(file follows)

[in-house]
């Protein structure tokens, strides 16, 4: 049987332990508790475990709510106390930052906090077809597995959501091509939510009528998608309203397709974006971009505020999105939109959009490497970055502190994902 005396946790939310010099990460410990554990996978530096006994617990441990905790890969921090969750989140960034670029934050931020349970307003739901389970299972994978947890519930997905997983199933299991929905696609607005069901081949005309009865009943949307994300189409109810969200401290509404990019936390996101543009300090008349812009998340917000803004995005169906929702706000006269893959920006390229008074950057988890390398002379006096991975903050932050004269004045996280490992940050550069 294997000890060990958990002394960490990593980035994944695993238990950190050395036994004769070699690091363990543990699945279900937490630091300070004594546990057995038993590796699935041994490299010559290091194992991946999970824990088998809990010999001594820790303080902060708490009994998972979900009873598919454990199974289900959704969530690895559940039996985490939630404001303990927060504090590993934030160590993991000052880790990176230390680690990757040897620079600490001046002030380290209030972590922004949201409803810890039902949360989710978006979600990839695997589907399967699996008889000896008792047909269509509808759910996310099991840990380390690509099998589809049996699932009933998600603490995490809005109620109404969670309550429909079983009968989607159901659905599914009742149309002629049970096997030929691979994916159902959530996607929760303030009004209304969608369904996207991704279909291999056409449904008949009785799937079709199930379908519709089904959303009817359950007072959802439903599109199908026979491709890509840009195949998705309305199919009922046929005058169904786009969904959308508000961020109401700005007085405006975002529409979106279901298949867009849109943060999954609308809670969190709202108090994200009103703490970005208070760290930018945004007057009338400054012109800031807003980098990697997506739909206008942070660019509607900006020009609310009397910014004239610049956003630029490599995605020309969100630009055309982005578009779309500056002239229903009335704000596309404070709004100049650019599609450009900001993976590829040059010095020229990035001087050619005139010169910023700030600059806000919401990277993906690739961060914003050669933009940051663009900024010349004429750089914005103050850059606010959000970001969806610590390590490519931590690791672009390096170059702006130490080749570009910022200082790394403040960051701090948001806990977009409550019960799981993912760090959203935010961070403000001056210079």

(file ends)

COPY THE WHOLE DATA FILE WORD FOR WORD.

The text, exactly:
[in-house]
């Protein structure tokens, strides 16, 4: 049987332990508790475990709510106390930052906090077809597995959501091509939510009528998608309203397709974006971009505020999105939109959009490497970055502190994902 005396946790939310010099990460410990554990996978530096006994617990441990905790890969921090969750989140960034670029934050931020349970307003739901389970299972994978947890519930997905997983199933299991929905696609607005069901081949005309009865009943949307994300189409109810969200401290509404990019936390996101543009300090008349812009998340917000803004995005169906929702706000006269893959920006390229008074950057988890390398002379006096991975903050932050004269004045996280490992940050550069 294997000890060990958990002394960490990593980035994944695993238990950190050395036994004769070699690091363990543990699945279900937490630091300070004594546990057995038993590796699935041994490299010559290091194992991946999970824990088998809990010999001594820790303080902060708490009994998972979900009873598919454990199974289900959704969530690895559940039996985490939630404001303990927060504090590993934030160590993991000052880790990176230390680690990757040897620079600490001046002030380290209030972590922004949201409803810890039902949360989710978006979600990839695997589907399967699996008889000896008792047909269509509808759910996310099991840990380390690509099998589809049996699932009933998600603490995490809005109620109404969670309550429909079983009968989607159901659905599914009742149309002629049970096997030929691979994916159902959530996607929760303030009004209304969608369904996207991704279909291999056409449904008949009785799937079709199930379908519709089904959303009817359950007072959802439903599109199908026979491709890509840009195949998705309305199919009922046929005058169904786009969904959308508000961020109401700005007085405006975002529409979106279901298949867009849109943060999954609308809670969190709202108090994200009103703490970005208070760290930018945004007057009338400054012109800031807003980098990697997506739909206008942070660019509607900006020009609310009397910014004239610049956003630029490599995605020309969100630009055309982005578009779309500056002239229903009335704000596309404070709004100049650019599609450009900001993976590829040059010095020229990035001087050619005139010169910023700030600059806000919401990277993906690739961060914003050669933009940051663009900024010349004429750089914005103050850059606010959000970001969806610590390590490519931590690791672009390096170059702006130490080749570009910022200082790394403040960051701090948001806990977009409550019960799981993912760090959203935010961070403000001056210079």